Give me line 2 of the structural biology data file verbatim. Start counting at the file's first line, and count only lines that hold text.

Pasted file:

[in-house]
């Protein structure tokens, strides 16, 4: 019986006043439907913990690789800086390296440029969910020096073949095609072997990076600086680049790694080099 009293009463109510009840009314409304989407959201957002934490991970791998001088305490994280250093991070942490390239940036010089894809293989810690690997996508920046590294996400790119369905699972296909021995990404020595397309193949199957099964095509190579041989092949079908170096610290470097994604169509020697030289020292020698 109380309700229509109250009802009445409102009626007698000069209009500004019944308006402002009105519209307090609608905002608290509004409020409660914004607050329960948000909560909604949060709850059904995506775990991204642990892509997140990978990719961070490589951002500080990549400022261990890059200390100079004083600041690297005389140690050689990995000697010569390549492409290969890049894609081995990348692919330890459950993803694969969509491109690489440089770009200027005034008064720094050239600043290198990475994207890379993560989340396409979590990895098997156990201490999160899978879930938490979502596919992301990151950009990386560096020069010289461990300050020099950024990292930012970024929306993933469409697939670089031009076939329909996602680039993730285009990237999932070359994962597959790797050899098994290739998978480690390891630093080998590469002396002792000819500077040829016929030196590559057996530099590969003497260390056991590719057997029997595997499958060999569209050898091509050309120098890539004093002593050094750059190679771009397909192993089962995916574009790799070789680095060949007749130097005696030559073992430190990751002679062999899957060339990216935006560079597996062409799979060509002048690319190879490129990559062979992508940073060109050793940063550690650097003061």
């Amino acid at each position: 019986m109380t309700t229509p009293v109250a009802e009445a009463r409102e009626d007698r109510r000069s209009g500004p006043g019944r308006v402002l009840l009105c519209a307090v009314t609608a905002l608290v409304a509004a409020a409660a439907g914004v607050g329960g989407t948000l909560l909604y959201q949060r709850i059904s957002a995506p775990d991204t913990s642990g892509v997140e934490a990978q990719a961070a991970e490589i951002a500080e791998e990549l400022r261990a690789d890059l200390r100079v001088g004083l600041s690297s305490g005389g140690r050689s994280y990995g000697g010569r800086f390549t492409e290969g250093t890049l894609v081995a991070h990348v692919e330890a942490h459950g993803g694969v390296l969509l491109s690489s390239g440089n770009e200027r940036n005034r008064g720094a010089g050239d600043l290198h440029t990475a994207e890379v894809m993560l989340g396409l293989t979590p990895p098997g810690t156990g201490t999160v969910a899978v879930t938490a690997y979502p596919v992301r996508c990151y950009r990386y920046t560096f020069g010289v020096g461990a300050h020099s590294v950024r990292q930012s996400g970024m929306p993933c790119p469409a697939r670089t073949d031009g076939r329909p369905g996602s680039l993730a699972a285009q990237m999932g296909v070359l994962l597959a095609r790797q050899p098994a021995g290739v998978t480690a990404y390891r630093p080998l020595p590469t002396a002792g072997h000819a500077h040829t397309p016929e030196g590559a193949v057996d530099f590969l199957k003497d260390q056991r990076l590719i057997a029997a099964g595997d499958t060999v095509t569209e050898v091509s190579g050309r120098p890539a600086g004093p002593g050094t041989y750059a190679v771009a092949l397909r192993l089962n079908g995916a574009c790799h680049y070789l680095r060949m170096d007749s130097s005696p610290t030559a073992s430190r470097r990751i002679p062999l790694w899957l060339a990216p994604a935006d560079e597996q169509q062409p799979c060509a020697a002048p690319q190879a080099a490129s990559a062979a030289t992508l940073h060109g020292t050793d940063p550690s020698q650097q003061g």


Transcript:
């Protein structure tokens, strides 16, 4: 019986006043439907913990690789800086390296440029969910020096073949095609072997990076600086680049790694080099 009293009463109510009840009314409304989407959201957002934490991970791998001088305490994280250093991070942490390239940036010089894809293989810690690997996508920046590294996400790119369905699972296909021995990404020595397309193949199957099964095509190579041989092949079908170096610290470097994604169509020697030289020292020698 109380309700229509109250009802009445409102009626007698000069209009500004019944308006402002009105519209307090609608905002608290509004409020409660914004607050329960948000909560909604949060709850059904995506775990991204642990892509997140990978990719961070490589951002500080990549400022261990890059200390100079004083600041690297005389140690050689990995000697010569390549492409290969890049894609081995990348692919330890459950993803694969969509491109690489440089770009200027005034008064720094050239600043290198990475994207890379993560989340396409979590990895098997156990201490999160899978879930938490979502596919992301990151950009990386560096020069010289461990300050020099950024990292930012970024929306993933469409697939670089031009076939329909996602680039993730285009990237999932070359994962597959790797050899098994290739998978480690390891630093080998590469002396002792000819500077040829016929030196590559057996530099590969003497260390056991590719057997029997595997499958060999569209050898091509050309120098890539004093002593050094750059190679771009397909192993089962995916574009790799070789680095060949007749130097005696030559073992430190990751002679062999899957060339990216935006560079597996062409799979060509002048690319190879490129990559062979992508940073060109050793940063550690650097003061």